To cap off the day’s appreciation of Gaudí we visited The Church of Colònia Güell, also an unfinished work. It was built as a place of worship for the people in a manufacturing suburb just outside of Barcelona. Colònia Güell was the brainchild of Count Eusebi de Güell. During its construction, Güell set no limits or barriers for Gaudí, neither in the budget nor the design. The construction of the Church began in 1908. In 1914, the Güell family decided to stop financing the church and Gaudí abandoned the project. Even though the church remains unfinished, it is the culminating point of Gaudi’s work, encompassing all of his architectural innovations.

The Church of Colònia Güell by Antoni Gaudí - Barcelona, Spain

The Church of Colònia Güell by Antoni Gaudí – Barcelona, Spain

An interesting fact worth noting is that Gaudí rarely drew detailed plans of his works. Instead, he preferred to create them as three-dimensional scale models and molded the details as he conceived them. Gaudi also introduced new techniques in the treatment of materials, such as trencadís, which used waste ceramic pieces. It is a type of mosaic used in Catalan modernism, created from broken shards of ceramic, tiles and dinnerware.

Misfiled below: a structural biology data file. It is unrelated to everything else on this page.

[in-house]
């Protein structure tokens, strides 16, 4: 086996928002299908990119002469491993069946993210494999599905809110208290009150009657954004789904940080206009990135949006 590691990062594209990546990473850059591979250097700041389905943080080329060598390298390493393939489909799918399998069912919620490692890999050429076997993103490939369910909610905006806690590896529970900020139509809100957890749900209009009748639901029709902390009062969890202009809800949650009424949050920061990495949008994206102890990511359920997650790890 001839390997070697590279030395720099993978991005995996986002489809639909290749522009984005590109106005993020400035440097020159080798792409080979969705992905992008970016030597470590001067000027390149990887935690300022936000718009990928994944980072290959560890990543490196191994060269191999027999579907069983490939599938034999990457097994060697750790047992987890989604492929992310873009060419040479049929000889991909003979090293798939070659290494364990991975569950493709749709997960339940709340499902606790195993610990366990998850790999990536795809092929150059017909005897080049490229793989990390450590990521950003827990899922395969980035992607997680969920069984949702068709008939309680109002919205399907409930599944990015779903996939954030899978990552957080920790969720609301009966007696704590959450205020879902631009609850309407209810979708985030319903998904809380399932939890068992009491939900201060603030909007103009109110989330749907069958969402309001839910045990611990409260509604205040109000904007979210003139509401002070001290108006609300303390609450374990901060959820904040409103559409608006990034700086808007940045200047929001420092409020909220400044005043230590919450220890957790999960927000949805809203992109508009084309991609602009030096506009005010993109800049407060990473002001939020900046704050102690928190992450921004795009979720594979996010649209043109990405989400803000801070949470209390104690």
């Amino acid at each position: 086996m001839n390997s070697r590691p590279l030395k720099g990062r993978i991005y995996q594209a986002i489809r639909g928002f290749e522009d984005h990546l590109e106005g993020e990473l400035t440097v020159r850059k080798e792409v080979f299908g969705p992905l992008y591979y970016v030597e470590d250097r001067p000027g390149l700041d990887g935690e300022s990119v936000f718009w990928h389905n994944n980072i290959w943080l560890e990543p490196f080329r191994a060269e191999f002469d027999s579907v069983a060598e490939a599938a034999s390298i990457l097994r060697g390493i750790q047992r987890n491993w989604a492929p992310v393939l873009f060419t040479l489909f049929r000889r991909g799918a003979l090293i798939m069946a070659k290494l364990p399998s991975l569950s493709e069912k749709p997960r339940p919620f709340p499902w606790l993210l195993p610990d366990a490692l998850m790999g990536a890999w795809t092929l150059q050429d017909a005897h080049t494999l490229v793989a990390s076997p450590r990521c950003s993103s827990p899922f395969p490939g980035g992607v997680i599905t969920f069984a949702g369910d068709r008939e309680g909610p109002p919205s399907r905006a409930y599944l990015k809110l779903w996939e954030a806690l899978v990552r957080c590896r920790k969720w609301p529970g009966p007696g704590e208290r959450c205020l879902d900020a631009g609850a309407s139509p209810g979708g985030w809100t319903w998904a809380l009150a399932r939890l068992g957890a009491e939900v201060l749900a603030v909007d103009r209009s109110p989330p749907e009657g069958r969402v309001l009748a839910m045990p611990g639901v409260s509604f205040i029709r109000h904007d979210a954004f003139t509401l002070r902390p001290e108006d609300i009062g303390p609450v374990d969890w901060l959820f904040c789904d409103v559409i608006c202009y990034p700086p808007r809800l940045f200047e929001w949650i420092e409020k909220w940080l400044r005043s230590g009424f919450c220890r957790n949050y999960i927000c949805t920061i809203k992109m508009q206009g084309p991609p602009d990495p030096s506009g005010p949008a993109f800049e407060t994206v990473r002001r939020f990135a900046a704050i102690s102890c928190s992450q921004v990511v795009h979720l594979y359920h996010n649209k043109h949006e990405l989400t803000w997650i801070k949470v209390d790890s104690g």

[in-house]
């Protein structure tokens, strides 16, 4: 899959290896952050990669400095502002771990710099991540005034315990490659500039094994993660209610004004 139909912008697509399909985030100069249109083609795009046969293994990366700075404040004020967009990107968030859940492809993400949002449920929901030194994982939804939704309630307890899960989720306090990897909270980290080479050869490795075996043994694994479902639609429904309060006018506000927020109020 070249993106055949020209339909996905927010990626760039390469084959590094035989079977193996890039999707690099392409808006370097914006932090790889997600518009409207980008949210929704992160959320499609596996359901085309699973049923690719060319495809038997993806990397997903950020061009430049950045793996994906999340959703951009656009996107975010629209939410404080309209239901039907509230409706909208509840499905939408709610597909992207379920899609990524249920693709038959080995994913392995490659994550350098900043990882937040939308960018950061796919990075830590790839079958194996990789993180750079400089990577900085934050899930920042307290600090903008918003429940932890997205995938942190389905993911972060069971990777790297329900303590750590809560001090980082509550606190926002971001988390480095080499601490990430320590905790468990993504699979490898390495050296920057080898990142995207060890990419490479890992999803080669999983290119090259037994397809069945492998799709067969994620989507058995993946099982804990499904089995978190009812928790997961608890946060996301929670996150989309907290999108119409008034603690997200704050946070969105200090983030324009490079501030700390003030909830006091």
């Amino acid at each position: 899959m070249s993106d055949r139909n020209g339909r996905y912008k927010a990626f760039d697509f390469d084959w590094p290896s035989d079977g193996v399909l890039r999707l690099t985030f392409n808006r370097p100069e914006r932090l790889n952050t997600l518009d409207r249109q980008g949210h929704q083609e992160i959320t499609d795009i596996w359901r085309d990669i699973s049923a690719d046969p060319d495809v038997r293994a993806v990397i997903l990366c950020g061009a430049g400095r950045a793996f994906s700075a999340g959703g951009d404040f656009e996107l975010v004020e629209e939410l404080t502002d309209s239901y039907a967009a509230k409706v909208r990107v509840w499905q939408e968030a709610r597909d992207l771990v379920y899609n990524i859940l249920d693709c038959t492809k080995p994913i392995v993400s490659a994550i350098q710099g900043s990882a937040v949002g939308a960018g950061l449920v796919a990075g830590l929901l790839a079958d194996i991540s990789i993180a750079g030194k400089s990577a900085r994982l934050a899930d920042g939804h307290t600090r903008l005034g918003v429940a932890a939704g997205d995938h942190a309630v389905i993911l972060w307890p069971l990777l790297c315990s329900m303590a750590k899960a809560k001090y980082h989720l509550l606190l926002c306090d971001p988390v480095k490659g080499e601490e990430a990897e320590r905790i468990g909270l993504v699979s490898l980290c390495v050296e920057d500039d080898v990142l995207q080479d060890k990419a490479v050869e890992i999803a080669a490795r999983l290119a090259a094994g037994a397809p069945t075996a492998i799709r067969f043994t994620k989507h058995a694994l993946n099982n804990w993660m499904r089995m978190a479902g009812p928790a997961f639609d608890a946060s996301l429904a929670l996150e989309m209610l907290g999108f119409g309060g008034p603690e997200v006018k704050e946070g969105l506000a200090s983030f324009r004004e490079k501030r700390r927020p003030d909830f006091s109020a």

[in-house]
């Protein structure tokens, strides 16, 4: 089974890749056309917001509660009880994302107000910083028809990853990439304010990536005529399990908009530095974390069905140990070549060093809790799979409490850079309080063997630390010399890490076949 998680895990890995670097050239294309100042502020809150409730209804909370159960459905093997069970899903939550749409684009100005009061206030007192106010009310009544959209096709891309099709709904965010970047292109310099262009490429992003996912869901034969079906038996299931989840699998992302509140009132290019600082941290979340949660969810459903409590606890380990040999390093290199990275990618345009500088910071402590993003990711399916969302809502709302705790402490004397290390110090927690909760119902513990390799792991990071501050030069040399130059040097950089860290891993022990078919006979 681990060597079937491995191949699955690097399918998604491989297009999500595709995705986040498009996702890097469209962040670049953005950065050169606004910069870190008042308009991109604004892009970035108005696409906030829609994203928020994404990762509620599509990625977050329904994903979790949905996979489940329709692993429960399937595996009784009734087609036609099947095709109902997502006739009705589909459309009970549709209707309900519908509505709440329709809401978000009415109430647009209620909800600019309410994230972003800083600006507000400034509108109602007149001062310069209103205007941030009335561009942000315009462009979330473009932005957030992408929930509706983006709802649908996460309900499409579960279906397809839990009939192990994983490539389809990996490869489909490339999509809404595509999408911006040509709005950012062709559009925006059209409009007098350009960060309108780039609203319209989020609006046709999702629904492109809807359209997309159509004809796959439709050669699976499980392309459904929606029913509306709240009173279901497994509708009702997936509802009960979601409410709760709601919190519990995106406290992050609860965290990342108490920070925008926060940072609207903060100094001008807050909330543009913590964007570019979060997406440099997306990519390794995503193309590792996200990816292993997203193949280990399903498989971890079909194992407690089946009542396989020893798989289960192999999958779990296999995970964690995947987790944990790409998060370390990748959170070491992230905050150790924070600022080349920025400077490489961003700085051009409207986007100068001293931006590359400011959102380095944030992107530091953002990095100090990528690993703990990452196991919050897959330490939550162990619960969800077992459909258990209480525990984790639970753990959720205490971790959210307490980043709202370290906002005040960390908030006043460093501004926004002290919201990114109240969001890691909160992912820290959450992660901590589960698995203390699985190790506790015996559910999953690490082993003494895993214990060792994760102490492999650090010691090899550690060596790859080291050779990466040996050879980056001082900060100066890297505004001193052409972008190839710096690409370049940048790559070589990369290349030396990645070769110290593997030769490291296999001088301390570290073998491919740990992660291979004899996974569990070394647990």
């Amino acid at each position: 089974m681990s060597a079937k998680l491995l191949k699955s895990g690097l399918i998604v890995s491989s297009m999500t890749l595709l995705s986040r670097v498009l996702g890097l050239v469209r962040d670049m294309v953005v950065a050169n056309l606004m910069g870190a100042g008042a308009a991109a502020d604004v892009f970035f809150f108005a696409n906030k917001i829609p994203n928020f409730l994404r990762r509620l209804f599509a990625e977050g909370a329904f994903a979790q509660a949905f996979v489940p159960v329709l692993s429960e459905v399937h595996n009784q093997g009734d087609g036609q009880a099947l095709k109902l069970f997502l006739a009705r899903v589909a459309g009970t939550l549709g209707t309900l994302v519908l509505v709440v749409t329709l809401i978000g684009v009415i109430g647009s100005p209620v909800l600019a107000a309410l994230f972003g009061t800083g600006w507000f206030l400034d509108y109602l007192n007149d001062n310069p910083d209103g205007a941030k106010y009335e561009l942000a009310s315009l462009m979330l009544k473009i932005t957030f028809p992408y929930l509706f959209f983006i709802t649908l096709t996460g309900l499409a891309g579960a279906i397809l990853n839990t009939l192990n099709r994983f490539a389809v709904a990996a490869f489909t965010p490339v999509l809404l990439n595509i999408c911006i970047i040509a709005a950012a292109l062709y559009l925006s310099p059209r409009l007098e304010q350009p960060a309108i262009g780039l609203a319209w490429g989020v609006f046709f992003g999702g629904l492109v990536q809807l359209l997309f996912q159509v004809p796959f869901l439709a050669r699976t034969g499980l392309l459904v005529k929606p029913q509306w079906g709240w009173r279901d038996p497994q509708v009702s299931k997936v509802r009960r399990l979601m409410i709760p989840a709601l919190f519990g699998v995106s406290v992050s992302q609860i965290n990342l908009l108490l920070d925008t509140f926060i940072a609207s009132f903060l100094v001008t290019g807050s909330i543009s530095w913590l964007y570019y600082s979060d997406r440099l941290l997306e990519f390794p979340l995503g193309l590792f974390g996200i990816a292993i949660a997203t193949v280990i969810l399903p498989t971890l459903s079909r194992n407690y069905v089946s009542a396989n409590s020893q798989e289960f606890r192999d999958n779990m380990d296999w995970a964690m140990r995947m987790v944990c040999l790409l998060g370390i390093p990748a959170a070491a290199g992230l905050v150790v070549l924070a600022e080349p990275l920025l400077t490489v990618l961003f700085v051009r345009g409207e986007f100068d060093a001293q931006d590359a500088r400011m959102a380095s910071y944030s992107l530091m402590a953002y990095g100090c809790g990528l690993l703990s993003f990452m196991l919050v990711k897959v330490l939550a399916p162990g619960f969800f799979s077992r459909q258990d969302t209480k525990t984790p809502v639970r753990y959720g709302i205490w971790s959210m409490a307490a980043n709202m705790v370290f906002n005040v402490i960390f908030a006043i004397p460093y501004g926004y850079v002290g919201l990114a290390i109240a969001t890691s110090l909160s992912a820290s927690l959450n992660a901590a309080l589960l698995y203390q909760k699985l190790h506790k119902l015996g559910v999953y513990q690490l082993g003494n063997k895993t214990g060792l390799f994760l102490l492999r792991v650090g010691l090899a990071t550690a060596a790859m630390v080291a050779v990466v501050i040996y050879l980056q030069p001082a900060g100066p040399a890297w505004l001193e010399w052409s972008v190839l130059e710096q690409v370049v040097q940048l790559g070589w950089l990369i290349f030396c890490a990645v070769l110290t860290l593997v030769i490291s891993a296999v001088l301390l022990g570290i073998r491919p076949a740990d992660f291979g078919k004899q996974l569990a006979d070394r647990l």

The Church of Colònia Güell by Antoni Gaudí - Barcelona, Spain

The Church of Colònia Güell by Antoni Gaudí – Barcelona, Spain

One of my favorite pieces of trivia about Barcelona is St. Georges Day, a celebration of love and literacy. The festival is one of the biggest, most widely celebrated days in Barcelona, which takes place every April 23rd. On this day, the tradition is to present your loved ones with roses and books… Watch out Paris, ‘city of love’ – Barcelona is catching up with you!

La Sagrada Família by Antoni Gaudí - Barcelona, Spain

La Sagrada Família by Antoni Gaudí – Barcelona, Spain

Photographs by Ryan Oksenberg

Comments

  1. Alan Mandell says:

    Lovely to revisit one of my favorite cities. Thank you for this illuminating tour.

  2. I visited many of these places last year. Such fanciful architecture. Thanks for sparking the memories.